Yes, in theory, prior restraint is illegal, although Attempted Suicide laws are only the most blatant example of an exception.
The wikipedia article mentions several, but perhaps the most pernicious is the Invention Secrecy Act:
So, got an unlimited, free energy source? Too bad, that would disrupt the economy. A new kind of car engine that runs on grass clippings? Nope. A super-efficient Stirling engine (operates on heat difference; high efficiency means you need less heat difference, i.e. 20 feet underground vs ambient temperature in winter or summer)? Not a chance.The Invention Secrecy Act of 1951 (Pub.L. 82–256, 66 Stat. 3, enacted February 1, 1952, codified at 35 U.S.C. §§ 181–188) is a body of United States federal law designed to prevent disclosure of new inventions and technologies that, in the opinion of selected federal agencies, present a possible threat to the national security of the United States.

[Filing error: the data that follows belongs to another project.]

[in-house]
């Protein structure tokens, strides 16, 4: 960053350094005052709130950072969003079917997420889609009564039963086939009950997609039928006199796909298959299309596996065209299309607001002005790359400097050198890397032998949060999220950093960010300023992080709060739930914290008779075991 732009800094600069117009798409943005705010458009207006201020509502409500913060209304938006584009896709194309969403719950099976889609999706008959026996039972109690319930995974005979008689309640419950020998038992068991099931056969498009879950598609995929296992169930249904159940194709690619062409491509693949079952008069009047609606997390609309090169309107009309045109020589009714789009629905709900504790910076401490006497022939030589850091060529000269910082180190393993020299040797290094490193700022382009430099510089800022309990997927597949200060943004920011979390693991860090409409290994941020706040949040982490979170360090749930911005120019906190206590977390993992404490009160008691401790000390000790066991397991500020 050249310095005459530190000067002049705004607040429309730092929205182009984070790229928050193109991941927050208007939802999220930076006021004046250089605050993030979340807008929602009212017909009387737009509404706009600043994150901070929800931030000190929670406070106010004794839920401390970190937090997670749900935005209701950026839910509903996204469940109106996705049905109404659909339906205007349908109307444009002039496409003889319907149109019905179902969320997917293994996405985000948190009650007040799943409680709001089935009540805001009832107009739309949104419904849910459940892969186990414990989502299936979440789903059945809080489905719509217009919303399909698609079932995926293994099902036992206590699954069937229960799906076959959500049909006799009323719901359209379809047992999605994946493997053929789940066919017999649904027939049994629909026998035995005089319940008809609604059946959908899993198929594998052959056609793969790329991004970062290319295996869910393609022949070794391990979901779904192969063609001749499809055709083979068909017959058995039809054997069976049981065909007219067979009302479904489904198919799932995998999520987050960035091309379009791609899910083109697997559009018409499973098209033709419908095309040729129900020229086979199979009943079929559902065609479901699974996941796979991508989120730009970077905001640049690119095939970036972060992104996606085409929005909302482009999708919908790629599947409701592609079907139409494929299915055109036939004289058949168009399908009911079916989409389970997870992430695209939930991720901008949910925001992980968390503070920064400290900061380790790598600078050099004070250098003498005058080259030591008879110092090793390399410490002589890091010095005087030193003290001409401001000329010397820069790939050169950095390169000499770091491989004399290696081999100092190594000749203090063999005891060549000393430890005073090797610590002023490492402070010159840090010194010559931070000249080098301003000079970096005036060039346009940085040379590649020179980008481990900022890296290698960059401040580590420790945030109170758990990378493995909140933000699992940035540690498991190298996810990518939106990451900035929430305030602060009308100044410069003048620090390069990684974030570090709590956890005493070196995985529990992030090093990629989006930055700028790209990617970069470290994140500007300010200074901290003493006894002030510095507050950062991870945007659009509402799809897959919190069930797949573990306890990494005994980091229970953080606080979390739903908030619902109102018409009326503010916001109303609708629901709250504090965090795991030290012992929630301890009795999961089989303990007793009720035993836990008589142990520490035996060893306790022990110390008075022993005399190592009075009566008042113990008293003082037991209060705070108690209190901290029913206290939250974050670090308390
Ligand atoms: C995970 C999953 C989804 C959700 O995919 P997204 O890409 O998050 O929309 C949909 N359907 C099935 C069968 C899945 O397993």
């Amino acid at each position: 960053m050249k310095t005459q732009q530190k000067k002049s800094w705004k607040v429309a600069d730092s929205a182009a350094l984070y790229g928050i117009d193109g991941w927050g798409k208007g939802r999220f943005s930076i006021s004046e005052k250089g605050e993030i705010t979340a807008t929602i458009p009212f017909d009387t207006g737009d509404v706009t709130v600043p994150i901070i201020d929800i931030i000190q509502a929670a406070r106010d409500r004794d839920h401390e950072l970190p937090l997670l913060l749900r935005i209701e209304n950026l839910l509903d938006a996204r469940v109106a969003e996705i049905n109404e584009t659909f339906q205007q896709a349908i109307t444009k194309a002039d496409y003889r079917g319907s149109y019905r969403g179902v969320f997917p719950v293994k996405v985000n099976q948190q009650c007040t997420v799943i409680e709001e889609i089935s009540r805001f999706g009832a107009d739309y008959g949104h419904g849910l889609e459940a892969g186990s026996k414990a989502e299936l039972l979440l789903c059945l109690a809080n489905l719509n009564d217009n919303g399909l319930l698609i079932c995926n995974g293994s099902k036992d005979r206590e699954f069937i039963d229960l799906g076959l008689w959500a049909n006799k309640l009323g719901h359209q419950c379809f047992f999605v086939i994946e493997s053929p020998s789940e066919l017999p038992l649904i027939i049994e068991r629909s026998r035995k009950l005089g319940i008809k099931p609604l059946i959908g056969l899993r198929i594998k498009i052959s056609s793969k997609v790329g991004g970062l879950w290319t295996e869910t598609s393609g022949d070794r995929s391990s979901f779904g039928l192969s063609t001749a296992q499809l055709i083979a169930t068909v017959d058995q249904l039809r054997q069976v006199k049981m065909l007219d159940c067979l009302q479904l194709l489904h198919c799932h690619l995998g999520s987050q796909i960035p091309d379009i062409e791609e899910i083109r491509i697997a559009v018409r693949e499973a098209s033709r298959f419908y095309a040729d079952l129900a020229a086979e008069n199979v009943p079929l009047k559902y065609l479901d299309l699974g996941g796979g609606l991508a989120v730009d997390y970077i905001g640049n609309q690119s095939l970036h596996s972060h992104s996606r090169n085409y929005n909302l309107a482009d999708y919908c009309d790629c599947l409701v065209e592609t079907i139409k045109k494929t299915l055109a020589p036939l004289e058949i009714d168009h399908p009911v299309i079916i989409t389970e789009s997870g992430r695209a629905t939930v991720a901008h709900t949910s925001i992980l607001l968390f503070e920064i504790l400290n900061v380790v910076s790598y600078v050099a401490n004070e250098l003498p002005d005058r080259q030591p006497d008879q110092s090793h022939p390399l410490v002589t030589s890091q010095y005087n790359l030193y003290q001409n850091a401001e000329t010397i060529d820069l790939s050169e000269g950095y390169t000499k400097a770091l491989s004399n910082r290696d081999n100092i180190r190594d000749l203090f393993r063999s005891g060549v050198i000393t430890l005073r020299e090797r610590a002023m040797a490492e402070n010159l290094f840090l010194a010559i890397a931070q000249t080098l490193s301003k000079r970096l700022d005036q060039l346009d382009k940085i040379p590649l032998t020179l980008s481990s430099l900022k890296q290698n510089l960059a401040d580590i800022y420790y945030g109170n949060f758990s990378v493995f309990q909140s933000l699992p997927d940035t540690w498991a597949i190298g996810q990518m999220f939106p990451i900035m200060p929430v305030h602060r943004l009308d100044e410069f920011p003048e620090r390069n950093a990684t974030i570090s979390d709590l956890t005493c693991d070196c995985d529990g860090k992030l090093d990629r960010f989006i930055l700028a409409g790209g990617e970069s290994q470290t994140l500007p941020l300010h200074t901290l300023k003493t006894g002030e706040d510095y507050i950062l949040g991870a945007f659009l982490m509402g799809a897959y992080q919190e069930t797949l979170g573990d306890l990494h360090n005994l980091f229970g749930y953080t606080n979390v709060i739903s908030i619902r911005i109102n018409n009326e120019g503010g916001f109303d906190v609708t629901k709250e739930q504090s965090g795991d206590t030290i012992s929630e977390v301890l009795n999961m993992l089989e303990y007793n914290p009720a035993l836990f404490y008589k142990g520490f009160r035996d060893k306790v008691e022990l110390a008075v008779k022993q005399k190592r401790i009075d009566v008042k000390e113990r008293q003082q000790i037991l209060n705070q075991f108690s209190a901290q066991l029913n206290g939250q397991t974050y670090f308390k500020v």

The U.S. government has long sought to control the release of new technologies that might threaten the national defense and economic stability of the country.
There are around 5,000 inventions covered by the law, which is known from FOIA requests, and the declassified ones were defense related (cryptography and such), but there are persistent rumors that many of the older ones are energy related. One was a new kind of antenna; too good, it turns out, since it could pick up stealth aircraft against the cosmic background radiation, but you had crappy cell phone antennas for 8 years because of this law, and the guy who invented it got screwed.
Anyone want to do some research on the best countries to file a patent in for this kind of thing?